Submitted by scott on Thu, 08/19/2021 - 17:41
  • Sat Mar 18, 1871

    They had had enough. Olivia was carried out of their home on a mattress to the train station for the trip to Elmira. Both the home and Twain’s stake in the Express were sold at a loss.

    I have found no information on the railroad the Clemenses road in their return to Quarry Farm in Elmira.  It's likely they took the Buffalo, New York and Erie to Hornell and the New York and Erie to Horseheads.  I'm uncertain about a depot in the center of Elmira, closer to Quarry Farm.  

  • Wed Apr 12, 1871

    April 12-14.  Returned to Elmira on the 14th.

  • Thu Apr 20, 1871

    Business in Buffalo, unknown duration but back in Elmira April 26

  • Wed May 31, 1871
    Sam left Elmira bound for Hartford, stopping for a day or two in New York at the St. Nicholas Hotel [MTL 4: 395].
  • Tue Jun 06, 1871

    June 5 Monday – A letter sold on eBay (Sept. 18, 2007; # 270167135431) that puts the Clemens family’s departure for Elmira at June 5. Though dated only “June 5,” the letter could only fit into this date for the entire period from 1870 through 1885:

    “Dear Sir, I snatch a moment to say Thank You—the baggage wagon at the door & the family ticketed & labeled & ready to flit for the summer. You have made ‘Events’ an interesting number—at a glance I see that. With thanks again, I am Sincerely Yours, S.L. Clemens.”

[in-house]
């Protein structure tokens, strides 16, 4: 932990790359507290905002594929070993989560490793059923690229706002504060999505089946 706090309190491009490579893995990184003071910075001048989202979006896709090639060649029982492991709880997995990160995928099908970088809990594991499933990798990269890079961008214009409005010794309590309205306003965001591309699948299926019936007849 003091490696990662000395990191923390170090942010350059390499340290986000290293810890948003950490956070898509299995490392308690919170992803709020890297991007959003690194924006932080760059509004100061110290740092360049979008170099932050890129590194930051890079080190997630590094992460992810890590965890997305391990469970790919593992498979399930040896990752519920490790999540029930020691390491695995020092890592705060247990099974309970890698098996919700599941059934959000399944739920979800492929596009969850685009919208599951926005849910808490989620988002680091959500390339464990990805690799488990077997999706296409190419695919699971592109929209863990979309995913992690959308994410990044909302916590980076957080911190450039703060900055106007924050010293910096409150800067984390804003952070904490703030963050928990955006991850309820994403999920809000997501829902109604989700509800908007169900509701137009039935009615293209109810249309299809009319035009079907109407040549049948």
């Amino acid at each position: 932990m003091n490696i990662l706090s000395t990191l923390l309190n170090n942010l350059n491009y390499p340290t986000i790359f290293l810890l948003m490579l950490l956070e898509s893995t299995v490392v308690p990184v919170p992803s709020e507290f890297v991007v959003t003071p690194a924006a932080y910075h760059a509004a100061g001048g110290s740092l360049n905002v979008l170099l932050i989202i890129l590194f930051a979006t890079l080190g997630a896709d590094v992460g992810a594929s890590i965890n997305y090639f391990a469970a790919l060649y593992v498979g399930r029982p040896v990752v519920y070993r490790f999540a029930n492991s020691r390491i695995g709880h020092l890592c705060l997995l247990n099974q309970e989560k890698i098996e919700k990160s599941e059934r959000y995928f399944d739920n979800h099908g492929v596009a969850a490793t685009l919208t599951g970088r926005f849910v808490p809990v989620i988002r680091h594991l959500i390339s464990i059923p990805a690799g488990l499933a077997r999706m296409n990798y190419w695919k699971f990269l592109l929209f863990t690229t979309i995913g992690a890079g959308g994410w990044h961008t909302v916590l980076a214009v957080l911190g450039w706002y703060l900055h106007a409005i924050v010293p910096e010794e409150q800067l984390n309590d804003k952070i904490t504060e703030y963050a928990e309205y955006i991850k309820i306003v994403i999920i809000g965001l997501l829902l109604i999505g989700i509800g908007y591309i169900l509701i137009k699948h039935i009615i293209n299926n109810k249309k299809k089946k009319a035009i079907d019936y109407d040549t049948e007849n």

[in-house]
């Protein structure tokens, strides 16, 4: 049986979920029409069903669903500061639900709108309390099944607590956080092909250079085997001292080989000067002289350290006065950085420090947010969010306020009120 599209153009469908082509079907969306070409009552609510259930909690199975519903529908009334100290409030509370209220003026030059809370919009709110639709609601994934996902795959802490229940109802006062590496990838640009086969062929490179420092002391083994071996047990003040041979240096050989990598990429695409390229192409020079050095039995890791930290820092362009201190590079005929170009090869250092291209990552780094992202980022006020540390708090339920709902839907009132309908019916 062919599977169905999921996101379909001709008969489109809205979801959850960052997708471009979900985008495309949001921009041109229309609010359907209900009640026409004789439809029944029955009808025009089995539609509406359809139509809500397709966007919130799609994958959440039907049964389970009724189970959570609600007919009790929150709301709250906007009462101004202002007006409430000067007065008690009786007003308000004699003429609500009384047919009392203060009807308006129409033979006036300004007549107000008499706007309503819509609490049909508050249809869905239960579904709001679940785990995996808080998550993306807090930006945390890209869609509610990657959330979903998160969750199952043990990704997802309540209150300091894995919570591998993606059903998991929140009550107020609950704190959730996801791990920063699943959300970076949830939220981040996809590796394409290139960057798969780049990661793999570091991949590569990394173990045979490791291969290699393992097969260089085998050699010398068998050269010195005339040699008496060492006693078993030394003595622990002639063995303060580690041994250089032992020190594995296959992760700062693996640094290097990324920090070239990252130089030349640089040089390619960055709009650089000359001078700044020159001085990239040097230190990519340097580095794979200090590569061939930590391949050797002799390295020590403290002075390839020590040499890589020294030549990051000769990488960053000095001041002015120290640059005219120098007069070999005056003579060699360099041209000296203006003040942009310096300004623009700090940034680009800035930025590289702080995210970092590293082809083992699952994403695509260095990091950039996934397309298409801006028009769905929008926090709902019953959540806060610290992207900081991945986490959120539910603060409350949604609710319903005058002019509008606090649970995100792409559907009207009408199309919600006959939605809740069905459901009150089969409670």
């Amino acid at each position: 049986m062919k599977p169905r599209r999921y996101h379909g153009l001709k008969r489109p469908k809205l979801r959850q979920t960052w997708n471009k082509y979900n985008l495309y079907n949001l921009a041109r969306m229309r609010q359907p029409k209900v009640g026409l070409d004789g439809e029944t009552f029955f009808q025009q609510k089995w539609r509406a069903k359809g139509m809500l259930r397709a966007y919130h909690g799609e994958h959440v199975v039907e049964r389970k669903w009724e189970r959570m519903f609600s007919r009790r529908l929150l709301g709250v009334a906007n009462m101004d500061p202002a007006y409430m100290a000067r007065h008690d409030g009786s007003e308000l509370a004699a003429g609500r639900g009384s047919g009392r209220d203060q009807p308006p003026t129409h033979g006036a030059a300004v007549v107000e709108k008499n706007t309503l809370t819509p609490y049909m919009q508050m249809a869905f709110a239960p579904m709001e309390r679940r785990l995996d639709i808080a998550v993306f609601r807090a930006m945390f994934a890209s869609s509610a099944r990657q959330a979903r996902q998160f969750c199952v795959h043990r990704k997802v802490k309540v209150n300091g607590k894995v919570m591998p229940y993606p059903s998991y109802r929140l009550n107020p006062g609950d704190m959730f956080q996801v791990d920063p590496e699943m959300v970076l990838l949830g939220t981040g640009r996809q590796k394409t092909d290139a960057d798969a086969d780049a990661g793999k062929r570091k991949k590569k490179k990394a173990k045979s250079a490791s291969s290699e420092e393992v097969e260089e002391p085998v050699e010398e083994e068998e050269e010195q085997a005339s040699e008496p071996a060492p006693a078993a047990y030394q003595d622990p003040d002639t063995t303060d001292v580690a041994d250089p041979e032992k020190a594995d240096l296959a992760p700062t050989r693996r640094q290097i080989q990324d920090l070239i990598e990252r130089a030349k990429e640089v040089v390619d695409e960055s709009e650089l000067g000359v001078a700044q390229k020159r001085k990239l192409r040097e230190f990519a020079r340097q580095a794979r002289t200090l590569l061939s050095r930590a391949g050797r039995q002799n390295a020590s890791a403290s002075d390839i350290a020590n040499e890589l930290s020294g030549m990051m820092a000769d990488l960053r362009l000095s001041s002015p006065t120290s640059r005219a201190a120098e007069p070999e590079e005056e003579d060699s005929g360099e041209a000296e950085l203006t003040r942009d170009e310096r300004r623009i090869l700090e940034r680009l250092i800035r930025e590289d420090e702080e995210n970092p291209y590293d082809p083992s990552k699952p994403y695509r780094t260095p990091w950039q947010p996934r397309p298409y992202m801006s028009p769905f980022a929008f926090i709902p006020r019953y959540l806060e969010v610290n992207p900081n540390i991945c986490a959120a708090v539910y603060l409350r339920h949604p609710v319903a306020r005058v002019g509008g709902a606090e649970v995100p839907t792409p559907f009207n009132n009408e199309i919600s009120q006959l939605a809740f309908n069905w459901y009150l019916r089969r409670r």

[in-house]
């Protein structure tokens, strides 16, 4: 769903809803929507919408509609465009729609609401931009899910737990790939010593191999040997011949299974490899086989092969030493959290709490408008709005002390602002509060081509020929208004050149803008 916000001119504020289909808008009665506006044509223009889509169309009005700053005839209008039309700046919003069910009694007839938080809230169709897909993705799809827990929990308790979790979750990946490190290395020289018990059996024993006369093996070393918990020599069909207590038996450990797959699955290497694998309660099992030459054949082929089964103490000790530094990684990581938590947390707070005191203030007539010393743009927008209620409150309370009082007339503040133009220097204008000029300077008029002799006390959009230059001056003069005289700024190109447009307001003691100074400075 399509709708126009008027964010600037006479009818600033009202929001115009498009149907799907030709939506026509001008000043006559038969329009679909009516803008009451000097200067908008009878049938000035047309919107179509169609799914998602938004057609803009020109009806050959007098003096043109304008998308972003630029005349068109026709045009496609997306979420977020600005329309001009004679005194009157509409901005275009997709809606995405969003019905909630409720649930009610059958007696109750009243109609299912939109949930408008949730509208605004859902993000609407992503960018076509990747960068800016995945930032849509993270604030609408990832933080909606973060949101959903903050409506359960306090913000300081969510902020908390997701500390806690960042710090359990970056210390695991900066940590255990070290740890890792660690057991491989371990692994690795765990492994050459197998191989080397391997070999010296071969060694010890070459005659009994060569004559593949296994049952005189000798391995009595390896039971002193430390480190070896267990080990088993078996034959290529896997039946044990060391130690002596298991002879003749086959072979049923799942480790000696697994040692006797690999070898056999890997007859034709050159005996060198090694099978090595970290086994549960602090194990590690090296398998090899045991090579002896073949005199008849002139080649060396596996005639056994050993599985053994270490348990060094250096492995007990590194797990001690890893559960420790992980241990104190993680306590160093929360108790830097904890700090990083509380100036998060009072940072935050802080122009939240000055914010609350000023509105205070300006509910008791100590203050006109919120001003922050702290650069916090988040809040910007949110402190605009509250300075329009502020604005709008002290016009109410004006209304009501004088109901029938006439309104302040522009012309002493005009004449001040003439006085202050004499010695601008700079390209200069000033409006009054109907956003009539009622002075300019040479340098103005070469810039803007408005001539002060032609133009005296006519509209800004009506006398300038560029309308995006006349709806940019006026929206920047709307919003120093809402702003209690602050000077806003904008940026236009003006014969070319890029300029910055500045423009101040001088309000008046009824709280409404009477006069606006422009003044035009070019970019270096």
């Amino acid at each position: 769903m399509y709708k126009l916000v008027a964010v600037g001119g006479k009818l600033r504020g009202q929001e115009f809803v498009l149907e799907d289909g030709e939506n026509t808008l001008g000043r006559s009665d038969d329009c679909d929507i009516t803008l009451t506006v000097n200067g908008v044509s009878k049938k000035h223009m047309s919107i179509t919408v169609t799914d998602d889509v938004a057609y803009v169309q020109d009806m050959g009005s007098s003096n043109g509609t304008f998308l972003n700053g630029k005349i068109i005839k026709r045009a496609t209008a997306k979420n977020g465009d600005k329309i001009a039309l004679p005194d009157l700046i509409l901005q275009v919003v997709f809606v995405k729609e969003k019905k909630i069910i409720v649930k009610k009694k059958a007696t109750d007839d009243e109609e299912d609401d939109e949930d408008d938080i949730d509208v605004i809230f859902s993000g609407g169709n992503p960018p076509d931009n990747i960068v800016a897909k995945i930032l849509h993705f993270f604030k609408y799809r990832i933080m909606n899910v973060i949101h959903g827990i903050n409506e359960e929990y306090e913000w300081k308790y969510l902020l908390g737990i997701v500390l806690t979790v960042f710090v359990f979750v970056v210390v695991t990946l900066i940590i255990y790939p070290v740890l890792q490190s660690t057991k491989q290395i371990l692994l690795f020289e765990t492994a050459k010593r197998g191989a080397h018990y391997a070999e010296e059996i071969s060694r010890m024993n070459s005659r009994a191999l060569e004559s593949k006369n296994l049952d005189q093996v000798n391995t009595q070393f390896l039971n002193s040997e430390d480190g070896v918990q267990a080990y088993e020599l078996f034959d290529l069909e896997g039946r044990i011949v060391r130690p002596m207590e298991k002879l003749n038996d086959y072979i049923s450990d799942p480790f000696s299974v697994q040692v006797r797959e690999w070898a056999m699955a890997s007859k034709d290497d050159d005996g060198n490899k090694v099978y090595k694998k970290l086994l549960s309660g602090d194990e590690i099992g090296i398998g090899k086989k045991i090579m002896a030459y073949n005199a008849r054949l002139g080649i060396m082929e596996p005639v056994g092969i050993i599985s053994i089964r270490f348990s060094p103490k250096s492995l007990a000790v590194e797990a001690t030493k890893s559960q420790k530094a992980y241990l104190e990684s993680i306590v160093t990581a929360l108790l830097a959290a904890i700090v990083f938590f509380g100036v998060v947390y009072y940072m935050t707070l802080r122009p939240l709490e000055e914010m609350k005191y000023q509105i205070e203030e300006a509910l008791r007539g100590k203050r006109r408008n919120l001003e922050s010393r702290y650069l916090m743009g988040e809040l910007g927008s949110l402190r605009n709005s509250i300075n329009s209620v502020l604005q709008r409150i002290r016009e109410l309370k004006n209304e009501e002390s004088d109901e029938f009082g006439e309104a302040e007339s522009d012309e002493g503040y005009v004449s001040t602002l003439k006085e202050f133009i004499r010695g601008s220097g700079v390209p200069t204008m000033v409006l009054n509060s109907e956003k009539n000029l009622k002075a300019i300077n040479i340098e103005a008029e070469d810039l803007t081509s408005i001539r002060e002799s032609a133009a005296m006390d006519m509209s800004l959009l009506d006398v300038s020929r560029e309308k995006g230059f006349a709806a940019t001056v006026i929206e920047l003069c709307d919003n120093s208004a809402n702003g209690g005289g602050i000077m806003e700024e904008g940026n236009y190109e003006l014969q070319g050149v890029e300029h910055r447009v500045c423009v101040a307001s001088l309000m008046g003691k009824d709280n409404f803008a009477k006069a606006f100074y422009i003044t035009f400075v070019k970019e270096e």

• Wed Aug 02, 1871

    August 3 to 5 Saturday – Sam spent two days in New York City and stayed at the St. Nicholas Hotel. He shopped for clothes for his upcoming lectures [MTL 4: 441n1].

  • Sat Aug 05, 1871
  • Sat Aug 26, 1871
    August 26 to 28 Monday – Sam went to New York, where he met Livy, Ida Langdon and another Langdon cousin. He probably met with Sutro before he sailed for England, to gather mining information for RI. Sam returned to Hartford by Aug. 29 [MTL 4: 449n1].
  • Tue Aug 29, 1871

    Departing for Elmira

  • Wed Sep 06, 1871

    September 6? Wednesday – Sam left Elmira bound for Washington, D.C. to file for a patent on his “Elastic Strap,” a strap placed at the back of a vest to tighten around the waist. The invention itself made the strap elastic, detachable and adjustable in length. It fastened to the vest with buttons and buttonholes and could be removed. It could also be used with pants and even ladies’ corsets.

    September 7 Thursday – Sam arrived in Washington, D.C. [MTL 4: 454n1].